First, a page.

The homeless Oakland mothers who illegally occupied a vacant property for months — highlighting the Bay Area’s housing crisis — have inspired legislation to fight businesses that intentionally keep homes empty.
Sen. Nancy Skinner, a Democrat representing nearby Berkeley, introduced legislation Wednesday that would allow California’s cities and counties to fine companies that keep properties vacant for longer than 90 days. Cash from those fines would then fund affordable housing and anti-homeless initiatives, according to a press release from Skinner’s office. Right-to-purchase provisions — laws that give tenants and nonprofits a fair shot at buying properties to keep them affordable before they can be scooped up by investors — are also included in the legislation. The purchase laws would apply specifically to properties facing foreclosure, according to the San Francisco Chronicle, as those properties are often targeted by so-called “flippers” who seek to renovate them and sell them at a higher price.
The lack of such tenant protections was highlighted by the mothers, known collectively as Moms 4 Housing, when they and their children occupied the vacant Oakland property back in November. The moms and kids were evicted in January, but the company that owned the property, Wedgewood, agreed later that month to begin negotiations to sell the home to the Oakland Community Land Trust, a local nonprofit working with the moms that advocates for low-rent properties. (Another Oakland-based group of tenants is similarly fighting to gain control of an apartment building they want to keep affordable; they’ve been on a rent strike since October.)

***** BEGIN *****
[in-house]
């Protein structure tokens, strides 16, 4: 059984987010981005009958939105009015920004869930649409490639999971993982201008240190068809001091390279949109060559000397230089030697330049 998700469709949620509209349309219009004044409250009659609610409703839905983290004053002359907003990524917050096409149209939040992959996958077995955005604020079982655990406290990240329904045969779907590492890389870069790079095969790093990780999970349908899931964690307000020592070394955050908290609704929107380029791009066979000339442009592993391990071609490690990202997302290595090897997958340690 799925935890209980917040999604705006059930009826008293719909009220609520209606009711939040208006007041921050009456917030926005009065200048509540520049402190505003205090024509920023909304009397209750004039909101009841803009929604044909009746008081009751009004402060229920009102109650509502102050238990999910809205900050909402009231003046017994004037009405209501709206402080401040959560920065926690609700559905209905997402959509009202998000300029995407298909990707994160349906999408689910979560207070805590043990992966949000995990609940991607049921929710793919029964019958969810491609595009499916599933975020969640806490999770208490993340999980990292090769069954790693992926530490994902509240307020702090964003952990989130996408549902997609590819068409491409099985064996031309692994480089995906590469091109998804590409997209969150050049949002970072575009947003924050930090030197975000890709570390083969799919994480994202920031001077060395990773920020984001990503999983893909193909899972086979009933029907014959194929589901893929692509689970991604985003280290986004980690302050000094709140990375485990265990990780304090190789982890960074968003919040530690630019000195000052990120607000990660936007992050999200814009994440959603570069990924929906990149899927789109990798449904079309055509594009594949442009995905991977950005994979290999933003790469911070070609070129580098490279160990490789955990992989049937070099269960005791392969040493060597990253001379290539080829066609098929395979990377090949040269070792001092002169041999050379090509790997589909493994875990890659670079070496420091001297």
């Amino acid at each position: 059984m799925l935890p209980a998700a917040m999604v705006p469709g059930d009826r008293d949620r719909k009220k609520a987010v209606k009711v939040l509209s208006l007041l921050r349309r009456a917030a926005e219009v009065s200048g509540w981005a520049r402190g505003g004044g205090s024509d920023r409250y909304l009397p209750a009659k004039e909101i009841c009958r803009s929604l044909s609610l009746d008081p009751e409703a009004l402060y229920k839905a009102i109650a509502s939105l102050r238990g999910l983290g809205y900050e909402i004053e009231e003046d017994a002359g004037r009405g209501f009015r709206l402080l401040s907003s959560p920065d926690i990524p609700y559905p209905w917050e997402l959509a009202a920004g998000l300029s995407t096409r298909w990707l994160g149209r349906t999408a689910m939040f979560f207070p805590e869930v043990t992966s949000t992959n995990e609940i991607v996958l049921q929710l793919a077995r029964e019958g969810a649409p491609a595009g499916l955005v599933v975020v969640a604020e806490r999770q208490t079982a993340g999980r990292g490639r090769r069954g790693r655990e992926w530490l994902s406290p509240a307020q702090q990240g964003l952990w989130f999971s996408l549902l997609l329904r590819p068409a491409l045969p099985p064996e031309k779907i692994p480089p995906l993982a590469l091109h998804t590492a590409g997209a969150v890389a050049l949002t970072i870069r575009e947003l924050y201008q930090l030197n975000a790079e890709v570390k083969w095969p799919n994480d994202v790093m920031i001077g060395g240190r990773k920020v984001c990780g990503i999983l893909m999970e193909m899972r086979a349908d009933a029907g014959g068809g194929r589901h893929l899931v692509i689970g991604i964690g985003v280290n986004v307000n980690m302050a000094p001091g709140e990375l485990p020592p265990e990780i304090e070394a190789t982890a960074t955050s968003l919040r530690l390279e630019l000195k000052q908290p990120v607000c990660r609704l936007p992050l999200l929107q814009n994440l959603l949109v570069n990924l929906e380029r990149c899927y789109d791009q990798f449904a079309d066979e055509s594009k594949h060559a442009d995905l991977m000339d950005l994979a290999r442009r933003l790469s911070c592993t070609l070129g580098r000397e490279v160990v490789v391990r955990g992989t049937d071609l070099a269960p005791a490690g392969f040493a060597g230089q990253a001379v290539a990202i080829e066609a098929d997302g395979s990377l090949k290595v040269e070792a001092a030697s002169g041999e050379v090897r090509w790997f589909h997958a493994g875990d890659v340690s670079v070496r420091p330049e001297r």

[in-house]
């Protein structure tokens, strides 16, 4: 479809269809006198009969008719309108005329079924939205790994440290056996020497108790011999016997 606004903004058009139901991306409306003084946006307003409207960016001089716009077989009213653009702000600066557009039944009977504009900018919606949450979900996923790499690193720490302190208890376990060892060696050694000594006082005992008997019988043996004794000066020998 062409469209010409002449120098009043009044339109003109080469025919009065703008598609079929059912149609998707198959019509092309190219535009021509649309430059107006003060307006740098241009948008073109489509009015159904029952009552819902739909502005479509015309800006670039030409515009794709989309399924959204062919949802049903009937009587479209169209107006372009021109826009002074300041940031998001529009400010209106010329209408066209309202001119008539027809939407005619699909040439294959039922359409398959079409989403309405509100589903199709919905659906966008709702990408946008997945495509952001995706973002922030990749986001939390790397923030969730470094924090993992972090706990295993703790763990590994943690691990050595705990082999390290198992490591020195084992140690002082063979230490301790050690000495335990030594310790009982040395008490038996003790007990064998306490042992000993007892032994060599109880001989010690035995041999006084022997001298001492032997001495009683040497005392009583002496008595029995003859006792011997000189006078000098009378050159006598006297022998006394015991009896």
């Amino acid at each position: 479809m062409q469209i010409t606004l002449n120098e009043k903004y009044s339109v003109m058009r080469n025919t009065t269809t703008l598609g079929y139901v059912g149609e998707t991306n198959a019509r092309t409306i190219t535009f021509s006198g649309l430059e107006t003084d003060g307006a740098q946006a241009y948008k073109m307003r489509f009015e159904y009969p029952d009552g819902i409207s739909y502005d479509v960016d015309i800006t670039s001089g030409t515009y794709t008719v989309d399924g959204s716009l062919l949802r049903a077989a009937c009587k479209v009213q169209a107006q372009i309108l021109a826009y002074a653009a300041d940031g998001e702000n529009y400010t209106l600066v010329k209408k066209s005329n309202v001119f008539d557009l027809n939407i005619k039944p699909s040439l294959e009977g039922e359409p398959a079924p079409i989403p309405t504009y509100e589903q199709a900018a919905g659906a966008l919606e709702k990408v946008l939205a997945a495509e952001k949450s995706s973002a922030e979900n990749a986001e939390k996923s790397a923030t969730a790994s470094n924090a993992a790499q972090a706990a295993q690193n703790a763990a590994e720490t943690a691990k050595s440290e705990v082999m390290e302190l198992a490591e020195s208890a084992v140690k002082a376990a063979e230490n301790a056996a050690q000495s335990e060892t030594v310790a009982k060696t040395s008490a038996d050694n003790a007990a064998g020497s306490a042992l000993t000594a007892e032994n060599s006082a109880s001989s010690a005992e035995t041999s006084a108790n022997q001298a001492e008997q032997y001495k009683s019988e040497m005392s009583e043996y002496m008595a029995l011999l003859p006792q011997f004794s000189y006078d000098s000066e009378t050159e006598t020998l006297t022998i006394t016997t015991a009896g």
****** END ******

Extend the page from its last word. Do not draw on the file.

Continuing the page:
“Moms 4 Housing shined a light on the fact that while over 150,000 Californians are now homeless, right now in our own neighborhoods, there are more than 1 million vacant homes,” Skinner said in a news release Wednesday. “Many of these affordable homes were snatched up during a foreclosure by corporations who then kept the houses vacant or flipped them for hefty profits.”
The legislation, if passed by California’s Legislature, would likely face legal challenges from property rights groups that argue owners often leave properties vacant to flip or renovate.
As the San Francisco Chronicle noted, there are actually few vacant properties in the Bay Area — approximately 4,539 homes sit empty, out of more than a million residential properties. However, that’s still enough to house all of Oakland’s unsheltered residents. California is desperately pursuing several solutions to its growing homeless and housing crisis, which was the primary focus of California Gov. Gavin Newsom’s state of the state address Wednesday.
Cover: In this Jan. 14, 2020 file photo, signs are posted outside of a house was occupied by the group Moms 4 Housing in Oakland, Calif. (AP Photo/Jeff Chiu, File)